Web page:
A Sense of Hope–For the FA Cup Final and Next Season?
It’s a lot to ask of one man, but I like the new manager, and, for me, he’s saying (and doing) pretty much all the right things. Other Gooners will point out that results have been mixed and that we’re really not going to finish a whole lot higher than we might have if Unai Emery had been able to see out the season.
In fact, 8th is our limit–and we need to win our match AND have Burnley (hosting Brighton) and Sheffield United (at Southampton) drop points–so, 10th is our more likely finishing place.
Tenth place. Wow. How did it come to this?
Can we say that we’ve hit rock-bottom and have no where to go but up? Or, maybe we can blame everything on the global pandemic and put an asterisk next to this season. (And, as such, *Liverpool* are only *PL Champions* and sure to finish at least 40* points ahead of us*; and, tomorrow, *Chelsea,* *Manchester United,* and *Leicester City* will be competing for those final two *Champions League* positions…)
I don’t believe that such qualifications can be made and I’d argue that it’s about a systemic rot at our club that begins at the top. This post, I think, sums it up nicely. We have owners, I believe, who value the bottom line more than anything and they’ve hired “football” men who are equally focused on such things. Of course, their pounds and pence (we say dollars and cents over here…) calculations would surely be enhanced if we could get our brand back near the top of English (and European) football, but there seems no willingness to “speculate in order to accumulate” at least in a comprehensive manner akin to other owners, notably, gas and oil magnates at Chelsea and Manchester City and even more speculative American ownership groups at Manchester United and Liverpool. Arsenal used to be part of a “Big Four” group of clubs at the top of English Football. No longer, I fear. And now, with ManCity only getting a wrist slap for their Financial Fair Play violations/cover-up, Arsenal appear that much more on the outside looking in.
At least we now have a manager who seems willing to take responsibility for what we produce on the pitch. Mikel Arteta has stated that our Premier League finishing position is simply not good enough. We still have a route into European Football–and a chance to lift a trophy at next Saturday’s FA Cup final at Wembley–but first we must see out the PL season in our own (empty) stadium vs relegation threatened Watford.
In midweek we faced a similarly desperate Aston Villa team and were beaten 1-nil. Many are blaming a let down after two nice wins vs the best teams in English football, ‘Pool and ManCity. Still, the lack of creativity and inability to make chances after going down a goal does not bode well for being able to dominate the “lesser” clubs. It’s one thing to be able to play committed defensive football–and nick a goal or two at the other end on the break or by forcing mistakes with a forward press–and another thing entirely to be able to break down parked buses and get full points against the clubs Arsenal have traditionally expected to beat.
Watford are one of those clubs, though we have struggled against them in recent seasons, i.e., since they last achieved promotion to the Premiership.
We should have plenty of motivation to beat the bees (or hornets or whatever sort of insect Watford’s kit resembles) and do what we can to send them back down to the Championship. In the reverse fixture, back on 15 September of last year, then-captain Granit Xhaka admitted to Arsenal being “scared” of Watford as they erased a 2 goal lead and looked the only team able to win the match. We did manage to draw the game and take a point, but it was an admission that our football had turned fearful under (then) manager Unai Emery. Things would go lower (MUCH lower) and Xhaka would lose the captaincy (with Emery soon to also lose his managerial post) but it was another example of Watford captain Troy Deeney’s earlier and (in)famous comment about “Arsenal lacking cajones” after an even worse result (a 2-1 loss at Vicarage Road) back in 2017.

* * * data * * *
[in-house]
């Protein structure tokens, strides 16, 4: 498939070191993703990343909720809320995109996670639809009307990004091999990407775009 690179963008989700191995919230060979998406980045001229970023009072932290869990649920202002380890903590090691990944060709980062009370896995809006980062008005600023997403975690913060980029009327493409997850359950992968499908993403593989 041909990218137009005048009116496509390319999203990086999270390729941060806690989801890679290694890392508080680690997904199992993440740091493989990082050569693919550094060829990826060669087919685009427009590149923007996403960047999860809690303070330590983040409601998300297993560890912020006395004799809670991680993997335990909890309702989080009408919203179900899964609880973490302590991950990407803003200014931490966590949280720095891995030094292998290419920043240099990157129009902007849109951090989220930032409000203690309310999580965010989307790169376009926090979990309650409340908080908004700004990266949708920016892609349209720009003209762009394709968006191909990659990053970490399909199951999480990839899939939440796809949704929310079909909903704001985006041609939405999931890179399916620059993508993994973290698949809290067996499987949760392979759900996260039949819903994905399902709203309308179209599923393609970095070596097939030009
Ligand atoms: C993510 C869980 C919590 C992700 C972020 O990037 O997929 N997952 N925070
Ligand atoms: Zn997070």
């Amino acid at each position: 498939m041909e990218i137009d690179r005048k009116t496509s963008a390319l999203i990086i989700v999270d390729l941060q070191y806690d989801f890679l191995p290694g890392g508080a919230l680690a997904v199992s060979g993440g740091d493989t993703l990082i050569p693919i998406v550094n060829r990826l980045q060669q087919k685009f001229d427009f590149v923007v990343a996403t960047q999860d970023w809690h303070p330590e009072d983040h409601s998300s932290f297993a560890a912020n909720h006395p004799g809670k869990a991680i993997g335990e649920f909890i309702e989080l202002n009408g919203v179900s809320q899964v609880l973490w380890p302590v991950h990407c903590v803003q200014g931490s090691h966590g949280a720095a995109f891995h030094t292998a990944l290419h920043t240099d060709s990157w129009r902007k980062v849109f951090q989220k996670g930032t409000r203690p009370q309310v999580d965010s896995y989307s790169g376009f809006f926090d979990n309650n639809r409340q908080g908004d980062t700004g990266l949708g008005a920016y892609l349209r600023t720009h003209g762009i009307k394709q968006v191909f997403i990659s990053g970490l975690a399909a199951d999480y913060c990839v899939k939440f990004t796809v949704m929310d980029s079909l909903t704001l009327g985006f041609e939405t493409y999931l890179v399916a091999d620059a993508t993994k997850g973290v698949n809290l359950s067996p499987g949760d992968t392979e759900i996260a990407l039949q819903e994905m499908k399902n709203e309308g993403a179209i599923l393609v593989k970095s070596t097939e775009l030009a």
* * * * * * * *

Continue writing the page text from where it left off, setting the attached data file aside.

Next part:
So, tomorrow’s match is an opportunity to put Deeney and the rest of his team in their place and do our part in sending Watford down. It’s also an(other) opportunity to prepare for the cup final against a motivated squad. There are two ways Arteta might use this chance: 1) play his best first 11 and use the game (or maybe the first hour or so) as a dress rehearsal for the final, or, 2) rotate the team and protect his stars for the (far) more important match next weekend. I believe he’ll go with the former idea and put out an 11 that could be repeated at Wembley, something like this:
Of course, I could be way off base, and, as always, your guess is as good as mine. There could also be some injury niggles or other fine tuning which might suggest a bit more rest for some and a bit more playing time for others. With the squad likely rounded out by guys like Macey, Cedric, Sokratis, Kolasinac, Willock, Nelson, Saka, and Nketiah, Arteta could certainly choose a more mix and match approach.
How do you think the manager should approach this game? Who do you think should start (and/or who should be rested and saved for the cup final)?
More generally, what do you think about the (PL) season we’re finishing up? Is it a blip, a rock-bottom off of which we’ll bounce and head back upwards (and maybe a function of Arteta correctly putting the FA cup at the top of our priorities), or are the problems at our club more profound?
In other words, have at it in the comments below. I’ll be back tomorrow with the (actual) line-ups and an attempt at a live-blog. Let’s try and finish out the PL season, grateful that we’ve got a little something (a cup final, in fact) ahead. A solid result (a win and some goals) would be nice, but (perhaps?…) the need for a performance that also bodes well for the future, both next weekend and next season, also seems critical.
Go on then…